Skip links

Malala: The World’s Response to Refugees Has Been Pitiful

Malala being guided by Muzoon Almellehan at the UNICEF school in Azraq refugee camp. Muzoon is a Syrian refugee living in Jordan. Malala is celebrating her 18th Birthday with Muzoon, a student and education activist in the Azraq refugee camp.
Malala being guided by Muzoon Almellehan at the UNICEF school in Azraq refugee camp. Muzoon is a Syrian refugee living in Jordan. Malala is celebrating her 18th Birthday with Muzoon, a student and education activist in the Azraq refugee camp.

After seeing the small body of Aylan Kurdi washed ashore in Turkey, I have prayed every day that his death will not be in vain. I have been asking myself: Is this the moment that our politicians will finally see that the children of Syria are the same as any other children? Will they finally acknowledge that people fleeing conflict have the right to be protected?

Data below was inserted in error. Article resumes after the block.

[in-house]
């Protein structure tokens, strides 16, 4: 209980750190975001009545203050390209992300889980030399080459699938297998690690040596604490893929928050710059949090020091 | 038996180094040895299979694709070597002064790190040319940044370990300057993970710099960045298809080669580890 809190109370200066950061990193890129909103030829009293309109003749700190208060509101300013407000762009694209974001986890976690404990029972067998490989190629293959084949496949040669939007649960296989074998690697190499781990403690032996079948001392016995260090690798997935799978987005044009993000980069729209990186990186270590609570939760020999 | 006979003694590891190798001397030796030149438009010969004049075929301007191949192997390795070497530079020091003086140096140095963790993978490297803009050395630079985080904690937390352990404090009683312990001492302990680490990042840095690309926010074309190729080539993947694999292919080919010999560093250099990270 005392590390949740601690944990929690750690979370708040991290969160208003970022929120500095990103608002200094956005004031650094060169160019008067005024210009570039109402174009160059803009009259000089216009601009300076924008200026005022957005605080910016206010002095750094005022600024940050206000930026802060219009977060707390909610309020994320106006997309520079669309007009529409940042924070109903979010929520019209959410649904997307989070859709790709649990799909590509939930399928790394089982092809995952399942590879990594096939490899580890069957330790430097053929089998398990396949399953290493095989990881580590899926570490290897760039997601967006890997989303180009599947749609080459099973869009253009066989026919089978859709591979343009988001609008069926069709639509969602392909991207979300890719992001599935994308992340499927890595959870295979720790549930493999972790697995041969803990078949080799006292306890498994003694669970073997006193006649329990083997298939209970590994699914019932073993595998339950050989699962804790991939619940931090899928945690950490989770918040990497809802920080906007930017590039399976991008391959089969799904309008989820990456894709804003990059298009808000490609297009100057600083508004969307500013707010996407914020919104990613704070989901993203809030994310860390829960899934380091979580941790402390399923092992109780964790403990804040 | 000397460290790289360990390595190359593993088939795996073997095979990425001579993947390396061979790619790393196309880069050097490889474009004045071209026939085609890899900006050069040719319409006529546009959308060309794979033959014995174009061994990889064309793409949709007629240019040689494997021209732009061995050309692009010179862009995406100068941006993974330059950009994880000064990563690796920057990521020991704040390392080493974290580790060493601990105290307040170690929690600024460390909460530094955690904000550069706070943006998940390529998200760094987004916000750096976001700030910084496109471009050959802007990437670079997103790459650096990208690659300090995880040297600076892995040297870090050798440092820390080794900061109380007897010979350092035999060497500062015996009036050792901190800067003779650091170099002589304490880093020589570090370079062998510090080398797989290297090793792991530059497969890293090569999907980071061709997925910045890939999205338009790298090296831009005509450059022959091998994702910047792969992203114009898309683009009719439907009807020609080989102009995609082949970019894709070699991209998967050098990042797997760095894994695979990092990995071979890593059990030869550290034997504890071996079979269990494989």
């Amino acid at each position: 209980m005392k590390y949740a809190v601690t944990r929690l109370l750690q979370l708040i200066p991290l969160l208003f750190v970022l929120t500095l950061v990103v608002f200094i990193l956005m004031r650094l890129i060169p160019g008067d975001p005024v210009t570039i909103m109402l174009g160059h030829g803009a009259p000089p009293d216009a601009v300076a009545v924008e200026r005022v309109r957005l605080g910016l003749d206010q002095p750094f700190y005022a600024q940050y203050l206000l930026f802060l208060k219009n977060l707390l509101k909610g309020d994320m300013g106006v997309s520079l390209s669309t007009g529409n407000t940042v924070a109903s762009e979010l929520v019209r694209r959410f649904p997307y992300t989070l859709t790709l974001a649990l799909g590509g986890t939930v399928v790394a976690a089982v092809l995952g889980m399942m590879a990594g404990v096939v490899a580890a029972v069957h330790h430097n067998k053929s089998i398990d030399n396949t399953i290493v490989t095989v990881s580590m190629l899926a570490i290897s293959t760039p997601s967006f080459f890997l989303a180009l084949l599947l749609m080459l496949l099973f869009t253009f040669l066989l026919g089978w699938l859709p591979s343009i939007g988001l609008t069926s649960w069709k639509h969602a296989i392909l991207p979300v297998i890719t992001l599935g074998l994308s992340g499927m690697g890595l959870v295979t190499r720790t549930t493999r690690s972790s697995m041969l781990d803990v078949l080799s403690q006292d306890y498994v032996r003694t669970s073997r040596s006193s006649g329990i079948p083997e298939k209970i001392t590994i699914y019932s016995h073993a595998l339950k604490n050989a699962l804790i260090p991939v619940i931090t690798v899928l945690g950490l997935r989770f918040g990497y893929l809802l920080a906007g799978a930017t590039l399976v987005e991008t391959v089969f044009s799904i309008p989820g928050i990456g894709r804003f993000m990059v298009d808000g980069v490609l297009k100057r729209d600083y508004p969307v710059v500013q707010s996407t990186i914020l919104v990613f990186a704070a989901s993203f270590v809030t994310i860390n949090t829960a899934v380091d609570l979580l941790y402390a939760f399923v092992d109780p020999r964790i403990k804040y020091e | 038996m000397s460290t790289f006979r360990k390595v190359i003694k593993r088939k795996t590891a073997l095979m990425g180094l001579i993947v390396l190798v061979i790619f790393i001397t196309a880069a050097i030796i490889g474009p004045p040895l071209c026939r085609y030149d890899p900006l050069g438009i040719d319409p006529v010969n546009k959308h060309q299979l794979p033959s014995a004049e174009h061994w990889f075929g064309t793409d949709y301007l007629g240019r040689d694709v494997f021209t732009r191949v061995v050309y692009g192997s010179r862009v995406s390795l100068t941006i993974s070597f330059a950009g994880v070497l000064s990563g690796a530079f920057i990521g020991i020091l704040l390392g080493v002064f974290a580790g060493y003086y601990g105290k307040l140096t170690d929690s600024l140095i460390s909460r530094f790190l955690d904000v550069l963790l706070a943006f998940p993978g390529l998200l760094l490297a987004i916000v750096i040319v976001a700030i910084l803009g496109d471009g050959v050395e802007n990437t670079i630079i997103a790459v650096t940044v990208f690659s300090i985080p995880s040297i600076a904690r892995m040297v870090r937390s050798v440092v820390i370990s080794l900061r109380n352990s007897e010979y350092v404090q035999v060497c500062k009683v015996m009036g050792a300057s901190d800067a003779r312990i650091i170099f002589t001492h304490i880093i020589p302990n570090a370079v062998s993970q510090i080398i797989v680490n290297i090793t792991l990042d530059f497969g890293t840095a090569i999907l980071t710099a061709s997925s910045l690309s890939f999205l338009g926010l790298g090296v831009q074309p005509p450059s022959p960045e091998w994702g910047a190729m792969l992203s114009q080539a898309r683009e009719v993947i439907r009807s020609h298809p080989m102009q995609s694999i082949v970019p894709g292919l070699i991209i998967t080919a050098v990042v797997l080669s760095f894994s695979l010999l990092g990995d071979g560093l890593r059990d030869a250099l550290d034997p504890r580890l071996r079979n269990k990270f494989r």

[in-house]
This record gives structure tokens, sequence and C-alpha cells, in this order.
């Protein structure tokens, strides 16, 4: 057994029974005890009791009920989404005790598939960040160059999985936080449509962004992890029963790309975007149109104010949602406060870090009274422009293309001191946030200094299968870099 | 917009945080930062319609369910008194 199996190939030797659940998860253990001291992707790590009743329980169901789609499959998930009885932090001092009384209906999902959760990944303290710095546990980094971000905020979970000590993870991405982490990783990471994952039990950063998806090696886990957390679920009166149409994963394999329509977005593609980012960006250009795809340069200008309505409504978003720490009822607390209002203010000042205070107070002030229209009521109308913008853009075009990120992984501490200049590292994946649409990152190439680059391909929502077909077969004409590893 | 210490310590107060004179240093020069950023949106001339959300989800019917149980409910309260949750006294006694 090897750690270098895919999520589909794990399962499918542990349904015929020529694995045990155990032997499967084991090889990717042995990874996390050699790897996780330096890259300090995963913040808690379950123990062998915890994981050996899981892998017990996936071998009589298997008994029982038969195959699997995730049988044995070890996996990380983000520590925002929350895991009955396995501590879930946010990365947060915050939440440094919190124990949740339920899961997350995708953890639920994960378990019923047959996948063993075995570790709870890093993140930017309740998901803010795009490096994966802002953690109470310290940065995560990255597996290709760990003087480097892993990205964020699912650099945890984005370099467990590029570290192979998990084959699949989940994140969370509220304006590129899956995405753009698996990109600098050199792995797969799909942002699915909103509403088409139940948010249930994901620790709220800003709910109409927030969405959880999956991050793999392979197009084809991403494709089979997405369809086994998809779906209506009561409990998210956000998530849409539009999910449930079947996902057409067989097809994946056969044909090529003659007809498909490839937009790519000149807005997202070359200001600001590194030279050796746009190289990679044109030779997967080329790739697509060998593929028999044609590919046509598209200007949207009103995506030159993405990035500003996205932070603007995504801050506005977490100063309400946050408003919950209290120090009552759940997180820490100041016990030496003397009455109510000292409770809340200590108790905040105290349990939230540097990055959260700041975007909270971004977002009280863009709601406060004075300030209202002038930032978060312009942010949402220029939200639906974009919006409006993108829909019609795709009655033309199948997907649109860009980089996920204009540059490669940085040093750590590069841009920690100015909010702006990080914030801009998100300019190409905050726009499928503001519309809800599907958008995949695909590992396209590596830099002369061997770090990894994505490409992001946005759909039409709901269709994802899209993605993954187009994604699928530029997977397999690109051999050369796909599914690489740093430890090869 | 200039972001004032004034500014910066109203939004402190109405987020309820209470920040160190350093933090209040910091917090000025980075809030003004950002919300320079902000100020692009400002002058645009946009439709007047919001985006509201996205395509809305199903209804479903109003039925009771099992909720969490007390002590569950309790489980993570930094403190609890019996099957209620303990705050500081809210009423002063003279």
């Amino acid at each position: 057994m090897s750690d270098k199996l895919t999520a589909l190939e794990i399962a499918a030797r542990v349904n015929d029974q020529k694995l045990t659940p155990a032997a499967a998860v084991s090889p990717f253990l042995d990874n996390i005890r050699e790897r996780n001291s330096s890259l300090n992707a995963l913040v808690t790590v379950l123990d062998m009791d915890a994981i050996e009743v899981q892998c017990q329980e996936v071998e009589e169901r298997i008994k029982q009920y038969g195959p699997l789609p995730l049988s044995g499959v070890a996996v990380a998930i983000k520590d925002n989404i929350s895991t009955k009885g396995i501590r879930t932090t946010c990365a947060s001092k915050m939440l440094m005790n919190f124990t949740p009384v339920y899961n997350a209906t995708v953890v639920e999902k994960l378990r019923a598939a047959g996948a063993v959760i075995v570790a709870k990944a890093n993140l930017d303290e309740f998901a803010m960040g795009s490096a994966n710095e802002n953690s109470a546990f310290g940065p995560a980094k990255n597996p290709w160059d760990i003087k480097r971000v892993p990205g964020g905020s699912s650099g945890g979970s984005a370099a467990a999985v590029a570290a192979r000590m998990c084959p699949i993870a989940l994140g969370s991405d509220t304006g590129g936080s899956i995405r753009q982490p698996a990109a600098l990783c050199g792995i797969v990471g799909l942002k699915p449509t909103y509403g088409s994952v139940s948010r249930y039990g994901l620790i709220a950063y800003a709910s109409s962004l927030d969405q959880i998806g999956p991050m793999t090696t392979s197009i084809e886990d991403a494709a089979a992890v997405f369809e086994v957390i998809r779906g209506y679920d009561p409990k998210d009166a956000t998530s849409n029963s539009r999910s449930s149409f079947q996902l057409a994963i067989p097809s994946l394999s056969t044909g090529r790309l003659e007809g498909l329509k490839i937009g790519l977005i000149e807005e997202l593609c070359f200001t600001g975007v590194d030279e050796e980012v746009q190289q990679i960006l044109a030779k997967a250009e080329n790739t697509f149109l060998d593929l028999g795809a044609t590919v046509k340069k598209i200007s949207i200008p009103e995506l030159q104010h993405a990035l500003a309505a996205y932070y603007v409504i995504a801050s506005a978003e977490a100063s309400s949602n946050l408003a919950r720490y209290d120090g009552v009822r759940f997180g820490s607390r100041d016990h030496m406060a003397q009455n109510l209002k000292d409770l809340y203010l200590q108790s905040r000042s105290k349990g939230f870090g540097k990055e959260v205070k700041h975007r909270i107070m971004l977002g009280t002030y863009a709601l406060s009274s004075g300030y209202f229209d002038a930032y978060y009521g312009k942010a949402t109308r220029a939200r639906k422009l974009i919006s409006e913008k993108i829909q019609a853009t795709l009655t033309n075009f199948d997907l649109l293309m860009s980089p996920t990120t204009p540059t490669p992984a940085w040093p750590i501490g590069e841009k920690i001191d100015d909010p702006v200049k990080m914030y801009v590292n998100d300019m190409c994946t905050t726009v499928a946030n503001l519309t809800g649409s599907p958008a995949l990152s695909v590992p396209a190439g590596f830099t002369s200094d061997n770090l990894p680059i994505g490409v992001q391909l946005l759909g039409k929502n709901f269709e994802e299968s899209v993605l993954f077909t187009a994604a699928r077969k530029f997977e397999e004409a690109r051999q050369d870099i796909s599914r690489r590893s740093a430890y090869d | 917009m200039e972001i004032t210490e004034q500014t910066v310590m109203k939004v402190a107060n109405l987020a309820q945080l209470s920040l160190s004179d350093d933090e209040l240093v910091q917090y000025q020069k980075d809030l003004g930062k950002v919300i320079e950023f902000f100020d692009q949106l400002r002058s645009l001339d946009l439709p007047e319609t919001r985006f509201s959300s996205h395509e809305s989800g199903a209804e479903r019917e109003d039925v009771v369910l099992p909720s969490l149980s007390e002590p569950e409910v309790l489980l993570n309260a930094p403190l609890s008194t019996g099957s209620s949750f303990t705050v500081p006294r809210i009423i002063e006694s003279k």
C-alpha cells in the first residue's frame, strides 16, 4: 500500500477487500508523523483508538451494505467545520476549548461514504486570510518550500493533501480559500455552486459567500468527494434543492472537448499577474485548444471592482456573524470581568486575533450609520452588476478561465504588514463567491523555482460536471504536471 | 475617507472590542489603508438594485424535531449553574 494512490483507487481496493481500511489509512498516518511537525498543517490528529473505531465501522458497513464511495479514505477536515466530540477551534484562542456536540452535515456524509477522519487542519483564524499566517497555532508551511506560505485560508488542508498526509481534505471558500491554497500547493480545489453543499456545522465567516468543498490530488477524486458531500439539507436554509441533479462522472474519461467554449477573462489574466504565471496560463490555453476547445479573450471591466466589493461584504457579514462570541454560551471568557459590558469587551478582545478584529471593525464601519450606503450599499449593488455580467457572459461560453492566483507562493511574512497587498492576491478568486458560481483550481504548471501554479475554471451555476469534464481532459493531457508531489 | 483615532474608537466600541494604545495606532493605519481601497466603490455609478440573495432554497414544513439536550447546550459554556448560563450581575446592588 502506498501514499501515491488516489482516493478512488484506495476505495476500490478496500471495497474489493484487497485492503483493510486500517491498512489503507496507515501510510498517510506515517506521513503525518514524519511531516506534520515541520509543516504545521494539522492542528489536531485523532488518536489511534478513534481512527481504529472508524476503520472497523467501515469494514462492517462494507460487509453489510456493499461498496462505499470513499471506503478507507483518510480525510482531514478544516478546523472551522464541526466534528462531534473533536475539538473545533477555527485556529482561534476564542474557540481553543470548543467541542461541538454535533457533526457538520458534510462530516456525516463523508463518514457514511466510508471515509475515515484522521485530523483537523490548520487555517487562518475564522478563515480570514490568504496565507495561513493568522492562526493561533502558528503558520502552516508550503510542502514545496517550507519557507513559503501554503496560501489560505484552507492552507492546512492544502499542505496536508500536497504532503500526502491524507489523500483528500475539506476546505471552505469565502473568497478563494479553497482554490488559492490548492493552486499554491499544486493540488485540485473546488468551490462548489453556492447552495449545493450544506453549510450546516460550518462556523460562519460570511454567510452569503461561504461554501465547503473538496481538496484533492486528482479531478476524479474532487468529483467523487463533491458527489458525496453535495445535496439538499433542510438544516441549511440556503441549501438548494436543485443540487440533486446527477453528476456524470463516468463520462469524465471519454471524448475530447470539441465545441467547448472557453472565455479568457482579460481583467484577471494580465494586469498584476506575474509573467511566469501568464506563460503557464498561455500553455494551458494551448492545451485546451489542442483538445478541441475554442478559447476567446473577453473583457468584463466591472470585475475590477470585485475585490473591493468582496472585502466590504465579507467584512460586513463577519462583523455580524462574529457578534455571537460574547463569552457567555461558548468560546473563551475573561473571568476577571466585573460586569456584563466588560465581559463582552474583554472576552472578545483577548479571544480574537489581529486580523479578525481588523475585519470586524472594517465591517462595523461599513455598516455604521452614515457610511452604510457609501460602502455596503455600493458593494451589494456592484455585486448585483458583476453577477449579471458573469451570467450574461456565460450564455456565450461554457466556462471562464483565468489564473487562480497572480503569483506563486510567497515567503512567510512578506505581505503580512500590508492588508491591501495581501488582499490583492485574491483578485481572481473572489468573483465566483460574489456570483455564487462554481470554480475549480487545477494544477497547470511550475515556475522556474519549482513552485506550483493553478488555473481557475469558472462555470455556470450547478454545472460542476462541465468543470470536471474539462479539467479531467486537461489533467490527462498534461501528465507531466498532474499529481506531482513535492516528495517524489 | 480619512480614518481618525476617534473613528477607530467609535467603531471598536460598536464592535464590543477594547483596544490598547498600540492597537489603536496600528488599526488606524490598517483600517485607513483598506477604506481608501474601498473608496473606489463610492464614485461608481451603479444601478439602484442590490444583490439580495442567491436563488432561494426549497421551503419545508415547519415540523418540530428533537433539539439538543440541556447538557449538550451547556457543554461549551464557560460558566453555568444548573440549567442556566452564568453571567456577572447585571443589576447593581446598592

Syria’s refugees have committed no crime that justifies their suffering. They are doing what anyone would do if their home were no longer safe. I myself know what it is to have to leave your home, when my family was forced to leave our home in Swat Valley because of conflict and terrorism in 2009. We lived for three months as internally displaced people (IDPs). That is quite a short time compared to many refugees — but I know very well how hard it is to live like that, and how desperate is the desire of parents to find a safe place for their children to call home.

Read more at Time.com…

A great explanation of the refugee crisis:

Muslims Entering Europe Becoming Christians in Record Numbers

No, they aren’t cockroaches: How the Church can change the migrant debate

Why Some Arabs States Refuse to Accept Syrian Refugees

Share with Friends:

Leave a comment